What do Kelly Osbourne, NAAFA, and hurtling cupcakes have to do with one another? Apparently, Dr. Phil.
Before I begin, I should admit to never having watched Dr. Phil before last Wednesday, March 10. I’d seen enough quotes from him to know his fat politics and mine didn’t exactly mesh, and I’m frankly annoyed at talk shows in general for totally ignoring the social in favor of the personal. Still, I knew very little about his show in general. I have to admit, I was pretty shocked – and, to my embarrassment, quite entertained – by the Jerry-Springer-esque flavor of the show I viewed.
Let me provide some context. About a week ago, several fat activists in the L.A. Area received emails inviting us to watch a Dr. Phil episode from the front row of the audience. The topic? The Fat Debate *insert ominous music*. Although I had to work that day and my schedule was enormously overburdened, I agreed, especially since I know and adore one of the panelists appearing on the show: Peggy Howell, NAAFA PR goddess.
Let me sweep aside the approximately eight tons of personal drama I endured getting to and from the studio. Our story begins in the front row of the audience, where I was pretty tickled to sit among some fat pride bigwigs in the SoCal Area. Ironically (although not at all surprisingly), the chairs were too small to accommodate my grandness. I had to sit with my arm around my sister, Kris, in order to have room to move my upper body.
After much ado, the episode began. The panelists included (from left to right, from my perspective): MeMe Roth; some random and virulently anti-fat personal trainer; Jillian Michaels (yes, she of The Biggest Loser fame); Kelly Osbourne (Really? I mean, really?!); a panelist (an actor, I believe) who denied she is “pro-fat” but who thinks fatties deserve to be treated decently (sounds kinda pro-fat to me, but what do I know?); Marianne Kirby, author of Lessons from the Fat-O-Sphere; and my homie, Peggy Howell.
From the very beginning, it was apparent to me that this wasn’t a serious debate on the topic of fat and health. (Kelly Osbourne? Really?) In fact, I thought the best arguments were the ones Dr. Phil mentioned in the introduction; sadly, most of them were never addressed. Right away, the format of the show and the nature of the guests (Who was that scary personal trainer with a t-shirt that screamed “No Chubbies”?), the show degenerated into the usual, tired discussion of whether fatties are bad, whether we deserve kindness or pity, and whether fat people can ever be healthy. YAWN! The highlight? The I’m-not-pro-fat-actor told MeMe Roth she thought MeMe’s rhetoric was reminiscent of the KKK’s. That garnered at least ten minutes of discussion, little of it productive.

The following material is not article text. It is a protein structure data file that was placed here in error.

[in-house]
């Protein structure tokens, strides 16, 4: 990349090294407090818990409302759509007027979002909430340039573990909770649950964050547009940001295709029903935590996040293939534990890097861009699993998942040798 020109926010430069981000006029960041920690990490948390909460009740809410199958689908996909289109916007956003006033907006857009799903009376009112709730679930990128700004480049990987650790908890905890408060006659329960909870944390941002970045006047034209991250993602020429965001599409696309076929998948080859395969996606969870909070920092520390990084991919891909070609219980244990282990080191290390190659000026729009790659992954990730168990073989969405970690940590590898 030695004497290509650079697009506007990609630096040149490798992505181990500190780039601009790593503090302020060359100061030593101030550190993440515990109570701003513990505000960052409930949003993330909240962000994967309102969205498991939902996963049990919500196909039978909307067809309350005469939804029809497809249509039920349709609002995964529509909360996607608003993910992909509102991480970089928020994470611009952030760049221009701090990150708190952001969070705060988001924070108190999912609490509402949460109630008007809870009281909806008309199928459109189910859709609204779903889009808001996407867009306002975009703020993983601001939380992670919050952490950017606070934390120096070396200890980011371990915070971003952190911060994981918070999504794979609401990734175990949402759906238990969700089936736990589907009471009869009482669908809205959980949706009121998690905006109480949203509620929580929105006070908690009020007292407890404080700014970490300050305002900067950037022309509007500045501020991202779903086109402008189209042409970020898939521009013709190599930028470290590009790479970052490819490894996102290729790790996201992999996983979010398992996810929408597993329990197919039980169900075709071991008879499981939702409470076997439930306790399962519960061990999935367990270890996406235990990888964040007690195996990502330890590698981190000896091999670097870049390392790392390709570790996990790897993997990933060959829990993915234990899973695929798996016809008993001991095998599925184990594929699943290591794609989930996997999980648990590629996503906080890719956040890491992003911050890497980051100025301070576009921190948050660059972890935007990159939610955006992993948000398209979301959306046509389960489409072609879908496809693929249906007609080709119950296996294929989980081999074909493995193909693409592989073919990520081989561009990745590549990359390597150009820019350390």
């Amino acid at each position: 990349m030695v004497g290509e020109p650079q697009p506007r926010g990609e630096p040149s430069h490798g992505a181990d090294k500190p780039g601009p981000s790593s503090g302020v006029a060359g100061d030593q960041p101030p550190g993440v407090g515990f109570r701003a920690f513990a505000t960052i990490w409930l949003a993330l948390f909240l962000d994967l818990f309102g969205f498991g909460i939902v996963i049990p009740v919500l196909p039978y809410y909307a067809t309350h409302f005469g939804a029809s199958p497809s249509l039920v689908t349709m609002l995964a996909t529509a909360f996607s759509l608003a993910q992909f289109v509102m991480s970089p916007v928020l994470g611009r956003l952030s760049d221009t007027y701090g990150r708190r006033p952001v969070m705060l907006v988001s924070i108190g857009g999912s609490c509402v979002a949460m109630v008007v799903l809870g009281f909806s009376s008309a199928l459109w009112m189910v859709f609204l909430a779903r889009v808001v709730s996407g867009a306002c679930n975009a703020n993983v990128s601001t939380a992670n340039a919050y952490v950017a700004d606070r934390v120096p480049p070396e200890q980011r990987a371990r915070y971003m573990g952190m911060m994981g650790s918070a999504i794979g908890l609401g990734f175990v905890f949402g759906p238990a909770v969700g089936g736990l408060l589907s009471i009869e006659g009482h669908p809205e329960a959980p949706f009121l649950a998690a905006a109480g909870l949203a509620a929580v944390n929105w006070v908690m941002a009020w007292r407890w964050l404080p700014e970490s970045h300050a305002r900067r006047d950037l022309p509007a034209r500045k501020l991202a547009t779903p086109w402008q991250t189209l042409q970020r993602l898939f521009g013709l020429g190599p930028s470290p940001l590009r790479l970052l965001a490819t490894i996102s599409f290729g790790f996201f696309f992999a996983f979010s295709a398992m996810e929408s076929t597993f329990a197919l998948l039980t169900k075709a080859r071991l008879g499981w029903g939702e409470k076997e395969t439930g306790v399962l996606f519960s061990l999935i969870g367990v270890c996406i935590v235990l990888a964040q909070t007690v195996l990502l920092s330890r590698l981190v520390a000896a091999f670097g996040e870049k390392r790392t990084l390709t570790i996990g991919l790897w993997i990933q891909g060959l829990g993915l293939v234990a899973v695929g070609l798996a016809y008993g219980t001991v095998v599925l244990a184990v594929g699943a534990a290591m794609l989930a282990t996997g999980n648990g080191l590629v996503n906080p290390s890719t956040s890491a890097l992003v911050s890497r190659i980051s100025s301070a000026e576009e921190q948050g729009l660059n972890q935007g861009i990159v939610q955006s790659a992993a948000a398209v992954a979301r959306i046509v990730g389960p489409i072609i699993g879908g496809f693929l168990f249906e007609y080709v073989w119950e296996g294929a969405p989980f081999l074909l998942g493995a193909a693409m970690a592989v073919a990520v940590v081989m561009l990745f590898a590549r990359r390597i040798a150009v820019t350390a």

As a sociologist, a human rights activist, and a scholar, I was depressed by how little actually got discussed. It’s not that each side didn’t try but that the format of the show directly pitted people against each other, that the guests (with a couple of exceptions) included people chosen for their sensationalism rather than their knowledge or critical thinking abilities, that Dr. Phil and the producers allowed arguing and screaming matches to replace intelligent discussions, and that the show picked an actor and singer, Kelly Osbourne, to act as panel moderator. I thought Ms. Osbourne did a surprisingly good job, but still, I would have appreciated having someone up there whose criterion for expertise was something a bit more, well, substantive, than recently losing a lot of weight. Well, and being born to a famous rocker. Sadly, the opportunity for calm, insightful, and logical discussions disintegrated in the face of name-calling and spectacle-making.
This was symbolized by the audience makeup. Squeezed into the left half of the first few rows of audience were the fatties, while the thin supporters (you could hear them chirp and scream when Jillian Michaels strode onscreen in her stiletto heels) hunkered on the right. Occasionally, they would make snide comments about fatties, and ever-so-often we would glare or ostentatiously laugh at anti-MeMe jokes (so wickedly immature, I know).
The point is, I realized (probably later than most) that this show was never created with the goal of promoting civil discourse. It was all about controversy, titillation, and raised voices. For all the positive influence it had on larger discussions of the issues, it may as well have been on Jerry Springer. This isn’t the fault of any one panelist; — although I did want to slap a couple for being consistently disruptive and inflammatory — it is instead a result of the “needs” of the medium for cheap ratings.
This is all from the perspective of a Ph.D. who has to beat* talk show culture teachings out of her students every single day. Now, had I written as a media consumer, I would have said the show was great fun and I had a blast blowing metaphorical raspberries at MeMe Roth and scary personal trainer guy. What? I’m human, too.
And by the way, the cupcake hurtling I mentioned before? It’s how personal trainer guy motivates his clients to push themselves harder in their exercise regimes. He also uses whips.
Thank god for the educational power of television.
* Not literally — I’m not the scary trainer guy.